“Neither our family, nor society accepts us”
BIRATNAGAR: It has been eight years since Ramila Majhi of Shantichowk, Biratnagar got married. But even now, after such a long time, her family has not accepted her and her partner. So, the couple has been renting a separate room.
Ramila, a transgender, got married in 2069 BS. Despite acceptance by law, she has to hide her spouse from the eyes of society as her family and society do not accept this.
Muskan Shrestha of Biratnagar is in a similar situation. Even after 12 years of marriage, she is unable to introduce her partner to society. She got married in 2065 BS. Even though it is difficult for her to introduce her spouse to society, the family has started accepting their relationship. She says, “After 12 years, the family has finally accepted us, but society has not been able to do so yet.” Muskan herself has long been active in establishing sexual and minority rights. However, she has not been able to recover from the pain and mental stress brought about by this context.
Many sexual minorities, such as Ramila and Muskan, have been harassed by their own families and society. Their main challenge is to establish their identity socially and legally; to change society’s perspective. They have been struggling for a long time to establish their own rights, which proves to be extremely difficult. Unable to reveal their identity as transgender, they face problems ranging from obtaining a citizenship to getting married.
Nisha Rai of Sunsari is also a transgender. However, the family has given her citizenship through a son’s identity, while she wants to be known as transgender. “I have taken citizenship as a son under the pressure of my family,” says Nisha. “I am not at all satisfied with this identity.”
It is not that Nisha did not try to get citizenship from her identity, but she did not succeed. Due to this, she says that she has to be recognized/identified as a son even now in society.
“The state has given us many kinds of constitutional rights. We have constitutional rights for identity, citizenship, equality and inclusive justice. But when not implemented in practice, these issues have been limited to paper only.”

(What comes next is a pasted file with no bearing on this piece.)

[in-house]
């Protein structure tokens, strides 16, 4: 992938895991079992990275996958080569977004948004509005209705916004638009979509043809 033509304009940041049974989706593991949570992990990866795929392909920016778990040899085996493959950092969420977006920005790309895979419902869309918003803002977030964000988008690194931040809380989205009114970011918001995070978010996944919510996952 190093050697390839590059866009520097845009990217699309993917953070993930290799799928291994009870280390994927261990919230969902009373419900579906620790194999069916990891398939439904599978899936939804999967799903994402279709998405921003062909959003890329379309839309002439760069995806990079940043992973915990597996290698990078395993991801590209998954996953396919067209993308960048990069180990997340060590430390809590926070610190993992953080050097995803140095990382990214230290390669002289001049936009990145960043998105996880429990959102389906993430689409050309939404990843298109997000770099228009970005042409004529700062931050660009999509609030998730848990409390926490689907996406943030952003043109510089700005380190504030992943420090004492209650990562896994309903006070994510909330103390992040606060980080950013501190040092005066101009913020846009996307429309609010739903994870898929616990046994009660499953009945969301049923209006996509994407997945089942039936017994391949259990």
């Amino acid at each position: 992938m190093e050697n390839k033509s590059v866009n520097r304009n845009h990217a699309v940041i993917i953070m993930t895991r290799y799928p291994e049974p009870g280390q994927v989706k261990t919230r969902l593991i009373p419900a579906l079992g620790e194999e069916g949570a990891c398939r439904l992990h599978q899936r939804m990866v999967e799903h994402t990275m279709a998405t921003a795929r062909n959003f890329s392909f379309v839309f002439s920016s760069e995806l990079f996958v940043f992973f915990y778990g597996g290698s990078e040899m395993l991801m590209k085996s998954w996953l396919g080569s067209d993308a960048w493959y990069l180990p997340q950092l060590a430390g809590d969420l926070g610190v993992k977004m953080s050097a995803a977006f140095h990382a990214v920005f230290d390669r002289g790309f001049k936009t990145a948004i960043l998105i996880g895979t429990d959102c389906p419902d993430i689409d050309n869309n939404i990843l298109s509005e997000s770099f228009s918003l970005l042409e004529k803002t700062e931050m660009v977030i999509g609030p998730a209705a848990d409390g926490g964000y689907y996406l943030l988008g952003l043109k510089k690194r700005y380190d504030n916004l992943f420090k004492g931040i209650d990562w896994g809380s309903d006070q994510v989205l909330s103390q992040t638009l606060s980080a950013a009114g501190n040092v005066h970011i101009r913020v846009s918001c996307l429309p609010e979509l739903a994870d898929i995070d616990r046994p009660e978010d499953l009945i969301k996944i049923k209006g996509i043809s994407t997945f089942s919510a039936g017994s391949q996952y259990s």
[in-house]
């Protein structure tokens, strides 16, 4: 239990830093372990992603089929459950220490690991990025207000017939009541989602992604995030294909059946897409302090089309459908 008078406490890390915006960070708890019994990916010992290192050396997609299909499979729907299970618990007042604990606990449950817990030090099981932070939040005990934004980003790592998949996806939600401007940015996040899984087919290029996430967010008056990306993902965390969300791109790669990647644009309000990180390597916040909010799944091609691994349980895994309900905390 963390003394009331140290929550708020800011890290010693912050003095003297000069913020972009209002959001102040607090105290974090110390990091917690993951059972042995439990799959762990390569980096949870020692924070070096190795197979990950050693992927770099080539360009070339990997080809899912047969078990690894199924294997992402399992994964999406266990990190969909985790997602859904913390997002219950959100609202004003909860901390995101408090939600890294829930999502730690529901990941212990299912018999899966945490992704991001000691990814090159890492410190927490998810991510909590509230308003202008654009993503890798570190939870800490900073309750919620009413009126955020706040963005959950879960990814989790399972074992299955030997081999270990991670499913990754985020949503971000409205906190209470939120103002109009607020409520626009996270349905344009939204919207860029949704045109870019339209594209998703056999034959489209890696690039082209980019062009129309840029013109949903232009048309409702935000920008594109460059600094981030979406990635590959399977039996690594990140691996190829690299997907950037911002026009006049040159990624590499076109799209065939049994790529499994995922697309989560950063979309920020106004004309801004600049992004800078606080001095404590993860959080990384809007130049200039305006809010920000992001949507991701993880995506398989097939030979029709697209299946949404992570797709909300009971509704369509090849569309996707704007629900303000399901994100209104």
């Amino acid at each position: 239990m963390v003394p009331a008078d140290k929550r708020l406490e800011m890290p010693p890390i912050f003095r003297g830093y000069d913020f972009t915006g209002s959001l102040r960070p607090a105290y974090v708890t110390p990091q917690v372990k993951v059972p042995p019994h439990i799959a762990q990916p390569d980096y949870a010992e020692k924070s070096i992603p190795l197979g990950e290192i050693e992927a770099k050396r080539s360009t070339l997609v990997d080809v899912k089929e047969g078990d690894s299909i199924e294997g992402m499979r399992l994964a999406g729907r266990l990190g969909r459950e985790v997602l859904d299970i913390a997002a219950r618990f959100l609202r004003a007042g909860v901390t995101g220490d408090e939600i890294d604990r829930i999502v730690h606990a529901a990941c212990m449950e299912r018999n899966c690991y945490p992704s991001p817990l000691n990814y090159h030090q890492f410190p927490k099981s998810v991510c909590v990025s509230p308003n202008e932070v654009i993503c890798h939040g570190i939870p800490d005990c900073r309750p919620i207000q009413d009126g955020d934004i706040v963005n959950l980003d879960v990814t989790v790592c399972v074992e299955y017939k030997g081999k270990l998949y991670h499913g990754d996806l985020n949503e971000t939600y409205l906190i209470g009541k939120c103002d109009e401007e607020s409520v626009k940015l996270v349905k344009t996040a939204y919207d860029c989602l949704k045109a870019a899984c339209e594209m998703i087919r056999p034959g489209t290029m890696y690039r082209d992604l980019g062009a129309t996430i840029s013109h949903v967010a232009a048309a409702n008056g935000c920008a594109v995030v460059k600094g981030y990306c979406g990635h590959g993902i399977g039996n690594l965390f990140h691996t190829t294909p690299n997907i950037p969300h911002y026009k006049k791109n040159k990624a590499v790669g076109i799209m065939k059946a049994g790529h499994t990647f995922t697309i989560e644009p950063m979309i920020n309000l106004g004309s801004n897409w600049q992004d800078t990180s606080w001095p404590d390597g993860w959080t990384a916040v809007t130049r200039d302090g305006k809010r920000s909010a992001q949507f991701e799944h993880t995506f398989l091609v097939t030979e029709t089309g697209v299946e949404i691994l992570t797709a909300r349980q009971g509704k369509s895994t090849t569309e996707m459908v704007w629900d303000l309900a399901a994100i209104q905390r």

There is a legal provision by the Supreme Court of ‘Living Together’, where any two adults can live together. However, they have complained that they are still deprived of same-sex and transgender marriage due to non-implementation of the court order of 21st December 2007.
Numa Limbu of Jhapa says that many people still have to keep their spouse’s identity anonymous by marrying in secrecy. According to Numa, law is silent on the issue even though the court has set a precedent for any two adults to live together. Numa says that in the absence of a clear law, they have thus been deprived of marriage.
Despite the court’s decision to allow them to live together, the problem is that law does not recognize same-sex and transgender marriages.
The constitution has made it clear that citizenship can be obtained on the basis of identity. However, the process of obtaining citizenship for sexual minorities and transgenders on the basis of identity is a cumbersome process. Limbu says sexual minorities and transgender people have not been included in the mainstream of citizenship based on their identities.
They complain that the government has not been able to enact legislation even a decade after the Supreme Court ordered it to move ahead with legislation on same-sex marriages. Pinki Gurung, Chairperson of the Blue Diamond Society, said that in 2070 BS, the Supreme Court had made an arrangement to recognize sexual and gender minorities (homosexual, transgender, bisexual and intersex) on the basis of all documents, including citizenship and educational certificates.
“The state has given us many kinds of constitutional rights,” says Gurung. “We have constitutional rights for identity, citizenship, equality and inclusive justice. But when not implemented in practice, these issues have been limited to paper only.”
According to Chairperson Gurung, there are no reliable statistics on the number of sexual and gender minorities in Nepal. However, according to the research, the number is estimated to be around 900,000. Many of them have obtained Nepali citizenship on the basis of either male or female identities. Recently, more than 200 people have taken Nepali citizenship in the category of ‘others’, said Chairperson Gurung.
The state should give transgenders and homosexuals the same social and legal rights as other people. At the same time, it should guarantee employment, reservation, education, health and social security. Otherwise, it is not possible to end discrimination carried out by people against other people.
LGBTQI rights activist Roshan Mehta said that homosexuals and transgenders in Nepal are obliged to bear social and legal obstacles and thus face a lot of mental stress. He said that the society is not liberal towards this class of people and they are also not legally recognized.
Mehta says the state needs to first give homosexuals the opportunity to reveal their identities and live together legally and opportunities to spend their lives together.
“The state should give transgenders and homosexuals the same social and legal rights as other people,” said Mehta, a LGBTQI rights activist. “At the same time, the state should guarantee employment, reservation, education, health and social security. Otherwise, it is not possible to end discrimination carried out by people against other people.”